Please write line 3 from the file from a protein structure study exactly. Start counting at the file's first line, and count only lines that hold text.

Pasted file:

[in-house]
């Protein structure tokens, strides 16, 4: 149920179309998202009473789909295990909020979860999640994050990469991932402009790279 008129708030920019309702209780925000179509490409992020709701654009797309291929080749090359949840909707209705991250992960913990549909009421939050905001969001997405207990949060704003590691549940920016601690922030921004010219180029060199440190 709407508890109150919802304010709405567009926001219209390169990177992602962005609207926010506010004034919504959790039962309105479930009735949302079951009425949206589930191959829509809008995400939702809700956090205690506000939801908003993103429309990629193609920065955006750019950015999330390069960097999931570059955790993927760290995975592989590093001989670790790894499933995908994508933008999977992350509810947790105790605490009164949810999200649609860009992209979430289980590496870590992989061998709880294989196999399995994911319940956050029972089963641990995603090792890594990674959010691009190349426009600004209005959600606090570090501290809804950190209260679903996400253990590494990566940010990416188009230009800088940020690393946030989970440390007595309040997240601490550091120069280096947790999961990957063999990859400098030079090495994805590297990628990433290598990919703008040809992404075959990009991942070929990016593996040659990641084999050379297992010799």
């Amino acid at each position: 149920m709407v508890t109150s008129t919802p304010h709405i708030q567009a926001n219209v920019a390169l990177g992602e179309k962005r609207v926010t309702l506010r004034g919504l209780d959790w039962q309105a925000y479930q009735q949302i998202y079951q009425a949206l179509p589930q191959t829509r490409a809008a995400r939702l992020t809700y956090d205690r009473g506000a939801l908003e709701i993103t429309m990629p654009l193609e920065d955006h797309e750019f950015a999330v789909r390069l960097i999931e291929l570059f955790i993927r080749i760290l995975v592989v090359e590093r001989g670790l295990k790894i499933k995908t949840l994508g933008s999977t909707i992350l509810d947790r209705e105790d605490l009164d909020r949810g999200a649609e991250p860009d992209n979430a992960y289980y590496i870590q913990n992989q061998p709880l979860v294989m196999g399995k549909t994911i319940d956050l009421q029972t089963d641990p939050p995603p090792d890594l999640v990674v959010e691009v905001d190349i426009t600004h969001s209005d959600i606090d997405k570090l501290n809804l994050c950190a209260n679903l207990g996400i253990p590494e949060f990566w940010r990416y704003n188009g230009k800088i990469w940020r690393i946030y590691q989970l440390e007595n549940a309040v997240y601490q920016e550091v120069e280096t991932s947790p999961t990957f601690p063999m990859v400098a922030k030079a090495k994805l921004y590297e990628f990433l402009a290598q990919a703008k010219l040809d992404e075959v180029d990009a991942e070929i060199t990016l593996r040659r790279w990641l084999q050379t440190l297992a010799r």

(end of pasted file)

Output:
């Amino acid at each position: 149920m709407v508890t109150s008129t919802p304010h709405i708030q567009a926001n219209v920019a390169l990177g992602e179309k962005r609207v926010t309702l506010r004034g919504l209780d959790w039962q309105a925000y479930q009735q949302i998202y079951q009425a949206l179509p589930q191959t829509r490409a809008a995400r939702l992020t809700y956090d205690r009473g506000a939801l908003e709701i993103t429309m990629p654009l193609e920065d955006h797309e750019f950015a999330v789909r390069l960097i999931e291929l570059f955790i993927r080749i760290l995975v592989v090359e590093r001989g670790l295990k790894i499933k995908t949840l994508g933008s999977t909707i992350l509810d947790r209705e105790d605490l009164d909020r949810g999200a649609e991250p860009d992209n979430a992960y289980y590496i870590q913990n992989q061998p709880l979860v294989m196999g399995k549909t994911i319940d956050l009421q029972t089963d641990p939050p995603p090792d890594l999640v990674v959010e691009v905001d190349i426009t600004h969001s209005d959600i606090d997405k570090l501290n809804l994050c950190a209260n679903l207990g996400i253990p590494e949060f990566w940010r990416y704003n188009g230009k800088i990469w940020r690393i946030y590691q989970l440390e007595n549940a309040v997240y601490q920016e550091v120069e280096t991932s947790p999961t990957f601690p063999m990859v400098a922030k030079a090495k994805l921004y590297e990628f990433l402009a290598q990919a703008k010219l040809d992404e075959v180029d990009a991942e070929i060199t990016l593996r040659r790279w990641l084999q050379t440190l297992a010799r």